MINNEAPOLIS (WCCO) — An unlikely partnership could help reduce, and hopefully prevent, shooting deaths by police.
For the first time, families with loved ones that were shot and killed by police teamed up with Twin Cities prosecutors to create a guide for law enforcement.READ MORE: 'She Was A Jewel': Community Holds Vigil For Victim Of Quadruple Homicide
Ramsey County Attorney John Choi led a group of Minnesotans in a year-long effort to create the toolkit. It will be shared with prosecutors and police across the country.
Eric Garner, Sean Bell and Philando Castile all died at the hands of police.
“We have had enough,” said Valerie Castile, Philando’s mother.
She joined the prosecutor in her son’s case, John Choi, and other victim’s families over the last year to produce a guide to help police reduce or prevent police involved killings.
“A tool for prosecutors for across the country to look at kind of their practices during a critical incident involving a fatality, or when someone is seriously injured,” Choi said.
This toolkit includes flow charts and check lists that spell out what should be done before an officer-involved incident, like creating an independent investigative unit that only works on critical cases, and establishing protocol, time frame and standards.READ MORE: Woman Critically Injured In Minneapolis Shooting
Choi says victims’ families complained about a lack of communication with prosecutors.
“Letting the families know how the case is going, or where they’re at in the process,” said Clarence Castile, Philando’s uncle. “Possibly just giving us the impression that you care about us.”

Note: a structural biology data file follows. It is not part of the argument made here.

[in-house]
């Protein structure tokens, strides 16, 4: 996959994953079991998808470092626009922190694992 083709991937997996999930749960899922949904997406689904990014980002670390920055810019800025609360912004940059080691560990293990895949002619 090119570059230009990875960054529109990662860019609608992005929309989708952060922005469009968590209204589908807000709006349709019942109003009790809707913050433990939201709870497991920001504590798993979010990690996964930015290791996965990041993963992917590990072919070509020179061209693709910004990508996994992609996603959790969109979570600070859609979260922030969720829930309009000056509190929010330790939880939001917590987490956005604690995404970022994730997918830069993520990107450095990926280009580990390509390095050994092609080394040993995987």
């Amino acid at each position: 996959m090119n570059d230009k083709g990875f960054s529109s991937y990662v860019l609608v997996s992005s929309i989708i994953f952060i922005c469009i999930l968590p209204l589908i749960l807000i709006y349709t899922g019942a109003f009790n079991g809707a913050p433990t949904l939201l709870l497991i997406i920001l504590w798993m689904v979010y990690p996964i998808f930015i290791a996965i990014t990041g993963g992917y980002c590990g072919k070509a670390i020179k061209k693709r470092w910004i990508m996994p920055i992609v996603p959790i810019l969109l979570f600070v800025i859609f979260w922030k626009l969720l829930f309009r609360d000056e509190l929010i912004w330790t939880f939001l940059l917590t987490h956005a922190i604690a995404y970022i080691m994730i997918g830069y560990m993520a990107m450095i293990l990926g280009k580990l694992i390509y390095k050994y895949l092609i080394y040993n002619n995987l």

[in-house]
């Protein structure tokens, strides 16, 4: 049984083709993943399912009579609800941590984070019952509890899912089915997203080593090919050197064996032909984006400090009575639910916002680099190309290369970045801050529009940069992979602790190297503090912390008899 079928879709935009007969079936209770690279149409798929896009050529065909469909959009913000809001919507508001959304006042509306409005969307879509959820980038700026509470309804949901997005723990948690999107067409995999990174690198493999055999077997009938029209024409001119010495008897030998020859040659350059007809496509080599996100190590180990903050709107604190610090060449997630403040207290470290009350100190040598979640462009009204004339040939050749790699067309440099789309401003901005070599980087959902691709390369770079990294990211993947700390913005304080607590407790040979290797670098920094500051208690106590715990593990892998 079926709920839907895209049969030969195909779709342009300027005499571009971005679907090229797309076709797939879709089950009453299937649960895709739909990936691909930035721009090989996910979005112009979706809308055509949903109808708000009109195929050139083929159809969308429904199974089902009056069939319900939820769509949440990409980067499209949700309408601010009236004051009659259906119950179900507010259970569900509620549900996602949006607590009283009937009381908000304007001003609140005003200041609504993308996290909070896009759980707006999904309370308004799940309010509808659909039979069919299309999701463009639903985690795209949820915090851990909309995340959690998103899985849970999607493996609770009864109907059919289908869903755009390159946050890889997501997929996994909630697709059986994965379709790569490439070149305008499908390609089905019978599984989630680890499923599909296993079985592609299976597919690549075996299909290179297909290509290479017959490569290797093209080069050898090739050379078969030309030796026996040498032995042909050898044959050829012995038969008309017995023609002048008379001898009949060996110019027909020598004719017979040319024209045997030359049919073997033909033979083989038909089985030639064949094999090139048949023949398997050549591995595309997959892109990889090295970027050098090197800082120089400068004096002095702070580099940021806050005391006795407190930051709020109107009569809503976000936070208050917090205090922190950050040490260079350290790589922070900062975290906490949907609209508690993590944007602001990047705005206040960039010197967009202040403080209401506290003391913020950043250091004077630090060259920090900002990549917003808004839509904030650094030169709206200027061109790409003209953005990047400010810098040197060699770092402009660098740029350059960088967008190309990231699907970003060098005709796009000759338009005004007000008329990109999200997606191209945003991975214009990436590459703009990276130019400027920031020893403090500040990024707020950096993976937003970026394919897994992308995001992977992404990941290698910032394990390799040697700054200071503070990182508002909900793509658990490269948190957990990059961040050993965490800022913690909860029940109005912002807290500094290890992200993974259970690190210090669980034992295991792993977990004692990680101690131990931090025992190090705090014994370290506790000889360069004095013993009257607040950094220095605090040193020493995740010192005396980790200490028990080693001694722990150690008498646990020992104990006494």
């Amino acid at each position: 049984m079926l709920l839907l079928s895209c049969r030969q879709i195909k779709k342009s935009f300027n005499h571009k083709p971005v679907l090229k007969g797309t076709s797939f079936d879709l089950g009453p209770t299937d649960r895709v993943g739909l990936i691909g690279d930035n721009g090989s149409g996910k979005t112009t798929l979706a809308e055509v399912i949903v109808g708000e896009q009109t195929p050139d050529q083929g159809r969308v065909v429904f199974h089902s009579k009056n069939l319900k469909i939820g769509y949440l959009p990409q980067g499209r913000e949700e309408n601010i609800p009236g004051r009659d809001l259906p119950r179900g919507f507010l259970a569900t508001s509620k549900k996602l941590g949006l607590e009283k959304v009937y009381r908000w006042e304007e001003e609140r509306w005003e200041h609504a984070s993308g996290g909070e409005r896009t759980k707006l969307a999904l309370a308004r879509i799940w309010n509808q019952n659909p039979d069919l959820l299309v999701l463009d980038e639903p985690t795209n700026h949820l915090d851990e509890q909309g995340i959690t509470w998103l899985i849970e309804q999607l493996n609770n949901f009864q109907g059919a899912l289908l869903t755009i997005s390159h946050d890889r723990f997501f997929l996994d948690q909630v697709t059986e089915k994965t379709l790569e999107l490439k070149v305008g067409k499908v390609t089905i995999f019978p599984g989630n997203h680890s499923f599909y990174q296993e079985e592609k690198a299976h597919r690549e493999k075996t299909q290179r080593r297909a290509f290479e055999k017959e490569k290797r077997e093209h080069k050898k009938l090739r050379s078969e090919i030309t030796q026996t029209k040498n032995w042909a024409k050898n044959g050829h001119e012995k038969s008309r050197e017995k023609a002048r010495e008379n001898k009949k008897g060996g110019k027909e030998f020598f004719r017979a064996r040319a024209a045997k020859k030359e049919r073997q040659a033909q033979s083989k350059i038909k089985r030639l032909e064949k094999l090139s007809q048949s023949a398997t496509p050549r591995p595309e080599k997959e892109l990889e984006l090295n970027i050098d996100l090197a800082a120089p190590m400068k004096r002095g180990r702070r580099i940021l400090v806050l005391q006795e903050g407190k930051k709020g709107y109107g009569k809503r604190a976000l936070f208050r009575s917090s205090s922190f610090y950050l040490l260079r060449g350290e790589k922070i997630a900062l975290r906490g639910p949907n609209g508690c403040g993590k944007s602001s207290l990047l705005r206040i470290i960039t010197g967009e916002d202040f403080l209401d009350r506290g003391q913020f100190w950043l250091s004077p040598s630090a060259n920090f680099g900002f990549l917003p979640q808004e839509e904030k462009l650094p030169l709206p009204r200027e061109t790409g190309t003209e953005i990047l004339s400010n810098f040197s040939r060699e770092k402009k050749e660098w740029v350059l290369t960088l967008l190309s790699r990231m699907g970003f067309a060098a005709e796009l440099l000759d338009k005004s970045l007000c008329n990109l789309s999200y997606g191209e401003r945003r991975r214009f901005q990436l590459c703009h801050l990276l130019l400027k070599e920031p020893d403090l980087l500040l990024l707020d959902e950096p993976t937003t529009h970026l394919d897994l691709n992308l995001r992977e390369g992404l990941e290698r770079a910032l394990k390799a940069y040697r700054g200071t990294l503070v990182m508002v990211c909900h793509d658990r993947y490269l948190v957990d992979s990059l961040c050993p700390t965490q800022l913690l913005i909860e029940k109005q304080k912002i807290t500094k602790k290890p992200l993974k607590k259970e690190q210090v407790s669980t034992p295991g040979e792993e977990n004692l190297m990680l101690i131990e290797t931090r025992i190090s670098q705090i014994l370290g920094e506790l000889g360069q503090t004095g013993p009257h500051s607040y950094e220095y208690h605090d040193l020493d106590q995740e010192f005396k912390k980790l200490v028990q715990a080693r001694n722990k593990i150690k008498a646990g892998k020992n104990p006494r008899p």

Castile says that was not the case here in Minnesota. Actually. Minnesota’s approach is highlighted in the toolkit. Ramsey and Hennepin counties both release data and video connected to critical incidents to foster transparency and trust.
“Here in St. Paul we’re doing a deep dive on data,” said Mayor Melvin Carter. “We want to know who are we pulling over and at what rates where in the city and for what, and what are the trends that we can see, because if we can identify trends, then we can intervene on those trends.”
“We need law enforcement in this country regardless, you know, but we just need them to be a little bit more accountable and to be more thorough in their processes in what they do,” Clarence said.
Valerie and Clarence Castile both believe the toolkit’s main mission is to have police and prosecutors listen more to the community to help ensure justice.MORE NEWS: Twins, Lynx, And Gophers Take Home Weekend Wins
Hennepin County Attorney Mike Freeman and Department of Corrections Commissioner Paul Schnell also helped work on the toolkit. It was rolled out nationally this week.